On another note. Here is some important legislation peeps should pay attention to. Another law to take away freedom in the states.

H.R. 3523, a piece of legislation dubbed the Cyber Intelligence Sharing and Protection Act (or CISPA for short), has been created under the guise of being a necessary implement in America’s war against cyberattacks. But the vague verbiage contained within the pages of the paper could allow Congress to circumvent existing exemptions to online privacy laws and essentially monitor, censor and stop any online communication that it considers disruptive to the government or private parties. Critics have already come after CISPA for the capabilities that it will give to seemingly any federal entity that claims it is threatened by online interactions, but unlike the Stop Online Piracy Act and the Protect IP Acts that were discarded on the Capitol Building floor after incredibly successful online campaigns to crush them, widespread recognition of what the latest would-be law will do has yet to surface to the same degree.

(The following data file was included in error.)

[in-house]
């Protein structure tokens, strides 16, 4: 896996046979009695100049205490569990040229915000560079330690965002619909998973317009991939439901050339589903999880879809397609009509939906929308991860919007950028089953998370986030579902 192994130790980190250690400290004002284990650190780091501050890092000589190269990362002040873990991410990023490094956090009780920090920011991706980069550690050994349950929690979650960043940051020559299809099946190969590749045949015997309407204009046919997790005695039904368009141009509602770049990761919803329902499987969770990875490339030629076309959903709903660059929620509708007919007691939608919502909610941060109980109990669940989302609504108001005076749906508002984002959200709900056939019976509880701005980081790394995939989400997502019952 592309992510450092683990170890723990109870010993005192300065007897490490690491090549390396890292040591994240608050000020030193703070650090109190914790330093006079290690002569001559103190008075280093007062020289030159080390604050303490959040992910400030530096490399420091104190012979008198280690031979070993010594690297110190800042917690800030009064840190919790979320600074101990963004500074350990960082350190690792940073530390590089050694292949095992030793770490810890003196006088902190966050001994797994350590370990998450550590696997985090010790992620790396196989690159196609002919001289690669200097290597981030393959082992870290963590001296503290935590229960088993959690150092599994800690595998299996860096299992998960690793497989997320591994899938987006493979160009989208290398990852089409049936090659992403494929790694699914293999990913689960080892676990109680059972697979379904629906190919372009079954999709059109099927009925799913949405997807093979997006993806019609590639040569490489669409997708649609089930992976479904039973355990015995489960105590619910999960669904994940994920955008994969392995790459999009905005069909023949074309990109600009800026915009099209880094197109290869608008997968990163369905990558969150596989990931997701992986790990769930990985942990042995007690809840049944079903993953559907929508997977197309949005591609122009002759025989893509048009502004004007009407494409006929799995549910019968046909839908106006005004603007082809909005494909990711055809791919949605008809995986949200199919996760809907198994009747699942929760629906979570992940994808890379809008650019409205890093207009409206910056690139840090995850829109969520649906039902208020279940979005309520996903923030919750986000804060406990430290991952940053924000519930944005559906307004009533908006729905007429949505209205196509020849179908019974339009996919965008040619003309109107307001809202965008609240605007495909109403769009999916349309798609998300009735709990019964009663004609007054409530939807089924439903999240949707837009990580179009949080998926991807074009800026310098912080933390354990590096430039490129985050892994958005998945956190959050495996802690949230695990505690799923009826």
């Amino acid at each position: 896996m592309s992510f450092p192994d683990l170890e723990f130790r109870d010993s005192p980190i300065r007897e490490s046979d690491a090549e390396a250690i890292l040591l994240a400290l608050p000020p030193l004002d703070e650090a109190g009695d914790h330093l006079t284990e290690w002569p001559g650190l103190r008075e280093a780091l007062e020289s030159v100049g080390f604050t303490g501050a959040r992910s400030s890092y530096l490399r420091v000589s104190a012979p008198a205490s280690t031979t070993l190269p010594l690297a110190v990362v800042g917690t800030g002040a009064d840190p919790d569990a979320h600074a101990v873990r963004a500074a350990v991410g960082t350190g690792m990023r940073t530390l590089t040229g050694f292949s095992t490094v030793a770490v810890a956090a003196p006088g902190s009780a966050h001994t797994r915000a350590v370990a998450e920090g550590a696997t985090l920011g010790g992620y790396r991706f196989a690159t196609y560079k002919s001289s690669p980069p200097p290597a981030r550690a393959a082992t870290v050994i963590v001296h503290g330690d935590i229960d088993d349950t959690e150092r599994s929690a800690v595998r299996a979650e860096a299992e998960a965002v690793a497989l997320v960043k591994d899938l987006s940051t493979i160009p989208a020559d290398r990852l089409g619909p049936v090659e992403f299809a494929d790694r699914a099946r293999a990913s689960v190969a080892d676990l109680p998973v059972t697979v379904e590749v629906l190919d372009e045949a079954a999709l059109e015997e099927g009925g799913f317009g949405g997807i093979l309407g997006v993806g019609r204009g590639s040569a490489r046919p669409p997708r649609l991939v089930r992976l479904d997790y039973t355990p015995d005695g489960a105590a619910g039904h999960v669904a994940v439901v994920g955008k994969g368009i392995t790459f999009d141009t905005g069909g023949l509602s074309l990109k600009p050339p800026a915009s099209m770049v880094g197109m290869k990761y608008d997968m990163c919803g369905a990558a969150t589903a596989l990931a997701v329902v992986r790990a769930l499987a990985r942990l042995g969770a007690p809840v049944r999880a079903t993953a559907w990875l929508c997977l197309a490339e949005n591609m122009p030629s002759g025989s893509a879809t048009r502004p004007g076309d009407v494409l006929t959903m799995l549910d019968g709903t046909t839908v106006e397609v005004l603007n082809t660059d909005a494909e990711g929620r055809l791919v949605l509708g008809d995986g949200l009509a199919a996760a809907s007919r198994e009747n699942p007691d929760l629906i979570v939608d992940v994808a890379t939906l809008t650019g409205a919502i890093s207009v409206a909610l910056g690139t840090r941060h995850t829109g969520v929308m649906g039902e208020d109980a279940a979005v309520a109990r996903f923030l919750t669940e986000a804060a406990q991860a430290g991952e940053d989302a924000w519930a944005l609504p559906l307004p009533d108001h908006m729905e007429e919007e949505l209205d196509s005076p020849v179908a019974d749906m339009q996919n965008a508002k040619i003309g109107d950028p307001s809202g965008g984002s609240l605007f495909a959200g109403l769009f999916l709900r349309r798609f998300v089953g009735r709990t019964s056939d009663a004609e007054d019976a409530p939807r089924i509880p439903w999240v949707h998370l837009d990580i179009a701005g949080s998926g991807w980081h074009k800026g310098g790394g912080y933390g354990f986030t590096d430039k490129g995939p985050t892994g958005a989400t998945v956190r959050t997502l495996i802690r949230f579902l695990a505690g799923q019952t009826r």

edit on 17-4-2012 by jim3981 because: (no reason given)

posted on Apr, 17 2012 @ 07:20 AM
reply to post by benevolent tyrant

Says the man who sold us out to the Government?
The founders of Google have only ever worked WITH governments all over the World to restrict access and provide information.

posted on Apr, 17 2012 @ 07:50 AM
reply to post by Rockpuck